4. SCHUMER SAYS MARIJUANA LEGALIZATION BILL COMING IN APRIL, STUDY
QUESTIONS RELIABILITY OF MATERNAL DRUG TESTING, MORE... (2/7/22)
Wisconsin's governor vetoes a bill that would have dramatically hiked
criminal penalties for butane marijuana extraction, the Jalisco New
Generation Cartel is now making bombs to deploy against the military,
and more. https://stopthedrugwar.org/chronicle/2022/feb/07/schumer_says_marijuana
6. WASHINGTON DRUG DECRIM INIT READY FOR SIGNATURE GATHERING, CRACK PIPE FUNDING FUROR, MORE... (2/9/22)
Thailand removes cannabis from its schedule of controlled substances
(but marijuana legalization is still down the road a bit), a Washington
state drug decriminalization initiative is cleared to begin signature gathering, and more. https://stopthedrugwar.org/chronicle/2022/feb/09/washington_drug_decrim_init
In the space of a quarter-century, the United States went from having no
state where medical marijuana was legal to seeing it become the law of
the land in three dozen states. The passage of Prop 215 by California
voters in 1996 ushered in an era of rapid expansion of medical
marijuana, first primarily via the initiative process, but also
increasingly by state legislators attuned to the will of the public.
Mississippi became the 37th state (https://stopthedrugwar.org/chronicle/2022/feb/03/mississippi_becomes_latest_state)
to legalize medical marijuana just this month as lawmakers in Jackson
and a very cautious governor finally agreed on a bill to enact the will
of the people as expressed in a 2020 initiative that was thwarted by a
state Supreme Court ruling. But there are still seven states that allow
only CBD oil (Georgia, Indiana, Iowa, Kentucky, Tennessee, Texas,
Wisconsin) and six more states that don't allow any form of medical
marijuana (Idaho, Kansas, Nebraska, North Carolina, South Carolina,
Moves are afoot in nearly all of them to catch up to the rest of the
country this year. In some states, it is through the initiative process;
in others, through the legislative process. But some states are already
a lost cause for the year or face insurmountable odds: Georgia (bills
filed, but set to die), Iowa (no bills filed), Indiana (bill never made
it out of committee). Texas (no bills filed), and Wyoming (initiative
did not qualify, no bills filed).
With a state legislature and governor stubbornly against marijuana in
any form, the only medium-term prospect for medical marijuana is through
the initiative process. One group, Kind Idaho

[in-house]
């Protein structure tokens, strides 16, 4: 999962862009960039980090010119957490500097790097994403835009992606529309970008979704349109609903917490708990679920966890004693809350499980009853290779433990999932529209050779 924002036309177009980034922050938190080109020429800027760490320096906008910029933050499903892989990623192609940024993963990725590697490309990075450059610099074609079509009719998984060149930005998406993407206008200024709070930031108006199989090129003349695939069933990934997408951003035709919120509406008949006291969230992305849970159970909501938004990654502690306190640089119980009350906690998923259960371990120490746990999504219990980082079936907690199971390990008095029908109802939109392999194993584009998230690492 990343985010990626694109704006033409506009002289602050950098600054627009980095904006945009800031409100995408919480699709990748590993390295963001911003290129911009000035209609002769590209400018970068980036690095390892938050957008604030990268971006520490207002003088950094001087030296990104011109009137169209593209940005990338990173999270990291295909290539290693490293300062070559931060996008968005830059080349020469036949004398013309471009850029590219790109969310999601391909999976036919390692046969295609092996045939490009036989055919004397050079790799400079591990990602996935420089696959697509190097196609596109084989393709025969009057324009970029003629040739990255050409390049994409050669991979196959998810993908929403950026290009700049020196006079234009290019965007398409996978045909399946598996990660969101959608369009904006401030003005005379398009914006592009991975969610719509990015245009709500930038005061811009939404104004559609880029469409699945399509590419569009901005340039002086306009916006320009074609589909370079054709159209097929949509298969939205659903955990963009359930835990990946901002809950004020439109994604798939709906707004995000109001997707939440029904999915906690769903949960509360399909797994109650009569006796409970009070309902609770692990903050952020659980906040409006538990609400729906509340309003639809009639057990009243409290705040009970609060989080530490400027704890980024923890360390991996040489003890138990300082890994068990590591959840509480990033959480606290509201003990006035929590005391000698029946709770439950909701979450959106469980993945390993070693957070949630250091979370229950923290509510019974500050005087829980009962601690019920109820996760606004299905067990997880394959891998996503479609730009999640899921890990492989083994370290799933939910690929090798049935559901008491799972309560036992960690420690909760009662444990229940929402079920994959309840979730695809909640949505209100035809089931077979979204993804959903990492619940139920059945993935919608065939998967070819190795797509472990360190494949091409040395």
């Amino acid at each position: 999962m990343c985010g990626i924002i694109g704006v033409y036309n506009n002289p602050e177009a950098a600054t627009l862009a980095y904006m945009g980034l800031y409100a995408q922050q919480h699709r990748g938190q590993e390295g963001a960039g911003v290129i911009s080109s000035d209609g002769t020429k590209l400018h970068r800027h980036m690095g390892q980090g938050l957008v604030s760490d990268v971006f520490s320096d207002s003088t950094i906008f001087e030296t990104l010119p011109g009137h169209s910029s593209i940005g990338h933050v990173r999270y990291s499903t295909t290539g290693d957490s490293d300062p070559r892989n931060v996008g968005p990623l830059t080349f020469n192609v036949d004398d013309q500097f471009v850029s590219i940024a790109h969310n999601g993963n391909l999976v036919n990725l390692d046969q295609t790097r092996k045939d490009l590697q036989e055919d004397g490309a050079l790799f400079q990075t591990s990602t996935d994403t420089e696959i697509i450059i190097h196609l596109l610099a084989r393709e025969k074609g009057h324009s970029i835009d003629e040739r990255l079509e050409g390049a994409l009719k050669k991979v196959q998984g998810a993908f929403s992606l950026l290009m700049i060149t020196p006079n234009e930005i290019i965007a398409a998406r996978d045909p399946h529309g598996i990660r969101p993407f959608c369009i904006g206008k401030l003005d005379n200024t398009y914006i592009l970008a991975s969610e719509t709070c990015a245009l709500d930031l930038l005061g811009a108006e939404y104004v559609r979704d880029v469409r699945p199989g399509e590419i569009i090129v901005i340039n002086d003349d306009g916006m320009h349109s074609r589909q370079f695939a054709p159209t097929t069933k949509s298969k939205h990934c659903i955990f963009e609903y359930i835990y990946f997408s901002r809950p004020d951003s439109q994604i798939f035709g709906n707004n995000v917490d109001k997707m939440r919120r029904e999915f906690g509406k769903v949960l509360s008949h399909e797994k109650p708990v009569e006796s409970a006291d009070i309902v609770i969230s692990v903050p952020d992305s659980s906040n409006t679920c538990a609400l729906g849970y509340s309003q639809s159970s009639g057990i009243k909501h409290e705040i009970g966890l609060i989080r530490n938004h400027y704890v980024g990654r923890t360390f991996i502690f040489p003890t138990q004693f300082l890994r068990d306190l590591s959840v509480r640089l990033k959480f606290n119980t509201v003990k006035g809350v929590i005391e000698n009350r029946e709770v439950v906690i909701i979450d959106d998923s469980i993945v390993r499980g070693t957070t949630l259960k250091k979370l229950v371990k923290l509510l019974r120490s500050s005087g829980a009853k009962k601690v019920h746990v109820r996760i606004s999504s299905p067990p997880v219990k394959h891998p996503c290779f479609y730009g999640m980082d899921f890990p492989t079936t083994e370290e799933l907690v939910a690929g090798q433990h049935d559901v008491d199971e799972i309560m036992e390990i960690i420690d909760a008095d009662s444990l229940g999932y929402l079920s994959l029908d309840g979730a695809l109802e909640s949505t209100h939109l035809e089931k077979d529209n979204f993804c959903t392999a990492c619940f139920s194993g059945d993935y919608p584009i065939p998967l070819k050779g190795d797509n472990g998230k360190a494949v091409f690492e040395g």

(https://www.kindidaho.org), tried going down that path in 2020 but
called off the effort in the midst of the coronavirus pandemic. They are
back this year with the Idaho Medical Marijuana Act of 2022 (https://drive.google.com/file/d/1Fk9B_27in7It4RSnpyQZylVv8yj7CzA2/view), which envisions a full-fledged program complete with long lists of qualifying conditions and taxed and licensed cultivation, production, and sales, as
well as allowing patients or caregivers to possess up to four ounces.
Only patients who qualify for a "hardship exemption" -- financial
hardship, lack of access to transportation, lack of a dispensary "within
a reasonable distance" -- could grow their own, up to six plants.
The House last year passed a medical marijuana bill, House Substitute
for SB 158 (http://kslegislature.org/li/b2021_22/measures/sb158/), and
that bill is still alive in the Senate, where it got hearings -- but no
vote -- in the Committee on Interstate Cooperation in mid-January. The
Senate is controlled by Republicans, who have resisted reform, but so is
the House, which got the bill through. And Gov. Laura Kelly (D) also
supports medical marijuana.
Rep. Jason Nemes (R) got a medical marijuana bill passed in the House in
2020, but it died without a Senate vote in the midst of the pandemic. He
tried again in 2021, but the bill stalled. After scaling back his bill
in a bid to win conservative support, he is back this year with House
Bill 136 (https://apps.legislature.ky.gov/record/22RS/hb136.html), which
also has 40 cosponsors.
Under this year's version of the bill, there would be no home
cultivation by patients or caregivers and there would be no smokeable
medical marijuana allowed. Patients could consume flowers but would have
to vape them. The bill leaves specific rules on qualifying conditions
and possession limits up to regulators, but specifies that qualifying conditions will includecancer, epilepsy and seizure disorders, multiple sclerosis, nausea or vomiting and chronic, severe, intractable or
An activist group, Nebraskans for Medical Marijuana (NMM) (https://nebraskamarijuana.org) is in the middle of a signature
gathering drive now. It has until July 7 to come up with approximately
86,000 valid voter signatures for the initiatives and 112,000 signatures
for the constitutional amendment.
Honed to advance in the conservative state, Davis's bill is also
conservative. It bars the use of smokable marijuana, requires an
in-patient doctor's visit and a written treatment plan, and limits the conditions that can be treated to a specified list including cancer,
multiple sclerosis, glaucoma. sickle cell anemia and autism. And not
only is home cultivation not allowed; possessing the plant form of
marijuana would remain a misdemeanor.
Whether these bills will go anywhere remains to be seen. Medical
marijuana bills have all died in the past, and last year, the
legislature voted down decriminalization. Republicans are in a solid
majority in both the state House of Representatives and the Senate, but
the year is young.
bliss -- Cacao Powered... (-SF4ever at DSLExtreme dot com)
bobbie sellers - a retired nurse in San Francisco
"It is by will alone I set my mind in motion.
It is by the beans of cacao that the thoughts acquire speed,
the thighs acquire girth, the girth become a warning.
It is by theobromine alone I set my mind in motion."
--from Someone else's Dune spoof ripped to my taste.